JOHNSON CITY – Government, business and education leaders across the United States
are working collaboratively to make clear to high school students and others that
bio industrial manufacturing is a career path open to all.
Dr. Pamela Mims is one of several at East Tennessee State University powering this national endeavor.
“We knew this movement was happening, and we knew it would be a huge area of job development in the future,” said Mims, a professor and associate dean of Research and Grants in the Clemmer College. “We also knew we needed to prepare students graduating from ETSU to fill these jobs.”
The $558,432 project, funded by BioMADE in collaboration with Dr. Natalie Kuldell from BioBuilder and other partners from Ars Biotechnica and Daicel Arbor Biosciences, aims to build momentum for biomanufacturing careers nationwide, particularly in rural and urban high schools. ETSU is working with schools in rural and urban regions in Tennessee that are implementing BioBuilder clubs to research the effect of the clubs on learning of synthetic biology concepts and interest in pursuing a college pathway in synthetic biology.
Mims is the principal investigator for the grant at ETSU, meaning she will help prepare,
conduct and administer the project. She will work closely with her counterparts at
BioBuilder, Ars Biotechnica and Daicel Arbor Biosciences to fulfill the aims of the
The university has been a leader on this front in the Appalachian Highlands. In fall 2022, the ETSU Research Corporation hosted “Growing the Future: Symposium on Innovation and Education for the Bioeconomy.” The event attracted officials from across the nation, including from the U.S. Department of Defense.
“The foundational work under this grant will help our region, state and country develop and drive innovation in the synthetic biology sector, which has the potential to grow by $2 to $4 trillion per year over the next 10 to 20 years,” said ETSU Research Corporation CEO David Golden. “As somebody who helped establish the bioengineering program at MIT and founded BioBuilder, Dr. Natalie Kuldell is a visionary in the synthetic biology educational space. I am excited for the role that ETSU and Dr. Mims have in working with Natalie in this hugely transformative field.”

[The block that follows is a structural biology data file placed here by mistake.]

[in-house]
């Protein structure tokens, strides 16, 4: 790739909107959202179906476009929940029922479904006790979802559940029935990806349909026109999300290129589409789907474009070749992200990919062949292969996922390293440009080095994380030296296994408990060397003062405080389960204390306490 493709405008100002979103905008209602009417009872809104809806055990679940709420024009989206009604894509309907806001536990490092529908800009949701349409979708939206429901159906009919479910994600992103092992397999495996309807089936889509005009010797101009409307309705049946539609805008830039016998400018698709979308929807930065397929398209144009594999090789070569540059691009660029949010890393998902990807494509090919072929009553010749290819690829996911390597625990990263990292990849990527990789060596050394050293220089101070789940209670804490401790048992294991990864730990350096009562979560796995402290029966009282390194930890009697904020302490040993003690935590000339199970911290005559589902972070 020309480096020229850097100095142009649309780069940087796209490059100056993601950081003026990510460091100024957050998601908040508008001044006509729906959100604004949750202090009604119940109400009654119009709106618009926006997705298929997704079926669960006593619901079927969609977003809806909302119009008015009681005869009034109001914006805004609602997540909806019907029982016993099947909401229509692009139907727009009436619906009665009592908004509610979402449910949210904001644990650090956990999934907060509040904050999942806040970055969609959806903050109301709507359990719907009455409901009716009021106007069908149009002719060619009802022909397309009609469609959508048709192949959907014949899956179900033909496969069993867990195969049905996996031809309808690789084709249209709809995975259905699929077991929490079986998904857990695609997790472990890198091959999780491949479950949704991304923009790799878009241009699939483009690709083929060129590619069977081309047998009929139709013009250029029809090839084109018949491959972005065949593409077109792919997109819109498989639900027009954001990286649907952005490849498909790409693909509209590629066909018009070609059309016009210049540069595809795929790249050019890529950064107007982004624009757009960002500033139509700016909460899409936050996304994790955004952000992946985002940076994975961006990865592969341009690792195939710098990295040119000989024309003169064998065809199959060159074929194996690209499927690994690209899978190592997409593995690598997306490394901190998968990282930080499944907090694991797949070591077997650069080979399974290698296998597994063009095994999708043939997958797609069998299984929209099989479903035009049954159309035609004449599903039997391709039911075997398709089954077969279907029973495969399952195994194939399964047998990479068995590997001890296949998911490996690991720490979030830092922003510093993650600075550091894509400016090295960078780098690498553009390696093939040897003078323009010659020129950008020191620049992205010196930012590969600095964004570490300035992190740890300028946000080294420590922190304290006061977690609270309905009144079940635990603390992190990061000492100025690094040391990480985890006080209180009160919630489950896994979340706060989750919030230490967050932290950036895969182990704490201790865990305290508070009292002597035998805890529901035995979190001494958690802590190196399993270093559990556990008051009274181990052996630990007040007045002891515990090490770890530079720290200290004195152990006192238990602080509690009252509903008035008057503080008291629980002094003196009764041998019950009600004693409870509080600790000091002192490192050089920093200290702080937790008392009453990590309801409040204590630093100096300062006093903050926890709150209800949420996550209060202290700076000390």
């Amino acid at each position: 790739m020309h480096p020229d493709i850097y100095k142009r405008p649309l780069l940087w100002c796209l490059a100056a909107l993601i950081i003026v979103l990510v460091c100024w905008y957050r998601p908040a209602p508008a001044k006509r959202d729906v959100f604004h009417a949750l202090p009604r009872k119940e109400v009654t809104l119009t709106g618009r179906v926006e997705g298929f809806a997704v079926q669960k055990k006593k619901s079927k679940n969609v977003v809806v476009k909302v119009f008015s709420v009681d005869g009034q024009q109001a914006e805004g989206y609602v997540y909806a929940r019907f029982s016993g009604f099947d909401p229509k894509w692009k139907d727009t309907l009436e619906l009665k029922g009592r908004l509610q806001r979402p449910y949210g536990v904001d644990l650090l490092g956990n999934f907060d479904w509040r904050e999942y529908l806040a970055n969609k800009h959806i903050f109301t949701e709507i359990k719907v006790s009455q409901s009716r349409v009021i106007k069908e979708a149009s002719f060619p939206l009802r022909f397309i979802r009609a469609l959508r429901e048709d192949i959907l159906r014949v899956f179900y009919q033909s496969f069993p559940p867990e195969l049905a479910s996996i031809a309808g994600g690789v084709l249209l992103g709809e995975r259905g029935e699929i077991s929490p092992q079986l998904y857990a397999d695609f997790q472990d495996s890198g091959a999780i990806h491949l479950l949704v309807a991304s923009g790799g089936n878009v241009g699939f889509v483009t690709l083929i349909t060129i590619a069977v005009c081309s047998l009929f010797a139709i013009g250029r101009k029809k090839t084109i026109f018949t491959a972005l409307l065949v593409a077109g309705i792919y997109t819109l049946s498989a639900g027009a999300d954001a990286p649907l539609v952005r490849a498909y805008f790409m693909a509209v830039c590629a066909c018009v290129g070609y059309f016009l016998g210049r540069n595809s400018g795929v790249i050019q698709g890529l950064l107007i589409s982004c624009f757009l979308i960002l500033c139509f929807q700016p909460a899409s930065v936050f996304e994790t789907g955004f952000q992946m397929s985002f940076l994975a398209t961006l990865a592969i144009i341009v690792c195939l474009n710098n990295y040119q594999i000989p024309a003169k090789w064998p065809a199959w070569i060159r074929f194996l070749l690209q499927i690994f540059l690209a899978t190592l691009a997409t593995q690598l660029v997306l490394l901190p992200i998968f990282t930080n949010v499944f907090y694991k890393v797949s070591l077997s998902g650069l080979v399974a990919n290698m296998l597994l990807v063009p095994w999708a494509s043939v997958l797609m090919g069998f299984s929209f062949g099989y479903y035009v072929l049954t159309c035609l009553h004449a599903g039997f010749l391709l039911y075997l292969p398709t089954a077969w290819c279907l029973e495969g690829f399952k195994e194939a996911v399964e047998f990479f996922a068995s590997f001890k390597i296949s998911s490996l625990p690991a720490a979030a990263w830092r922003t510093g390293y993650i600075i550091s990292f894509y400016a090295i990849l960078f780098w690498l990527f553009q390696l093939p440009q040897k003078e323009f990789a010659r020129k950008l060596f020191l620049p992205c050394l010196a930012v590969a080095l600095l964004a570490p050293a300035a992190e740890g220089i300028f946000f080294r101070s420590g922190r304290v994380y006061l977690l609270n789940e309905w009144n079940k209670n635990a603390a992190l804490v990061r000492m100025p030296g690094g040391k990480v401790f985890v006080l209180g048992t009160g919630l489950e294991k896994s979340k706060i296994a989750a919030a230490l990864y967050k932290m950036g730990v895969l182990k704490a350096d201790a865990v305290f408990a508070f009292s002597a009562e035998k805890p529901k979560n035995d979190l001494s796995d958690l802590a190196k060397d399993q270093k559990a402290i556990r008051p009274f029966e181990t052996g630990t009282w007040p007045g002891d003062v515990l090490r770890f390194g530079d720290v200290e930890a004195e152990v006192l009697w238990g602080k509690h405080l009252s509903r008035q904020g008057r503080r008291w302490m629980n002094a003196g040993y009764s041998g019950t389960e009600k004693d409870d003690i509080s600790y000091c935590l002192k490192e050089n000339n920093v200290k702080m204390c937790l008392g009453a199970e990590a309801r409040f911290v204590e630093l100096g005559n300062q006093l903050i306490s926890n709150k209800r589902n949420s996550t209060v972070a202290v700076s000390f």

Mims’ work on the bioeconomy marks a shift in her award-winning career. Mims, who earned a Ph.D. in special education at the University of North Carolina at Charlotte, has researched curriculum strategies to better serve students with intellectual or developmental disabilities.
Many of her courses mirror her research expertise. She has taught classes about technology for those in special education, as well as established inclusive settings for students with special needs.
She taught middle school for seven years, working with children with severe, multiple disabilities.
“This exciting BioMADE research is a shift for me, but part of what drew me in was learning that some of the high schools already implementing these ideas were teaching students with disabilities,” she said.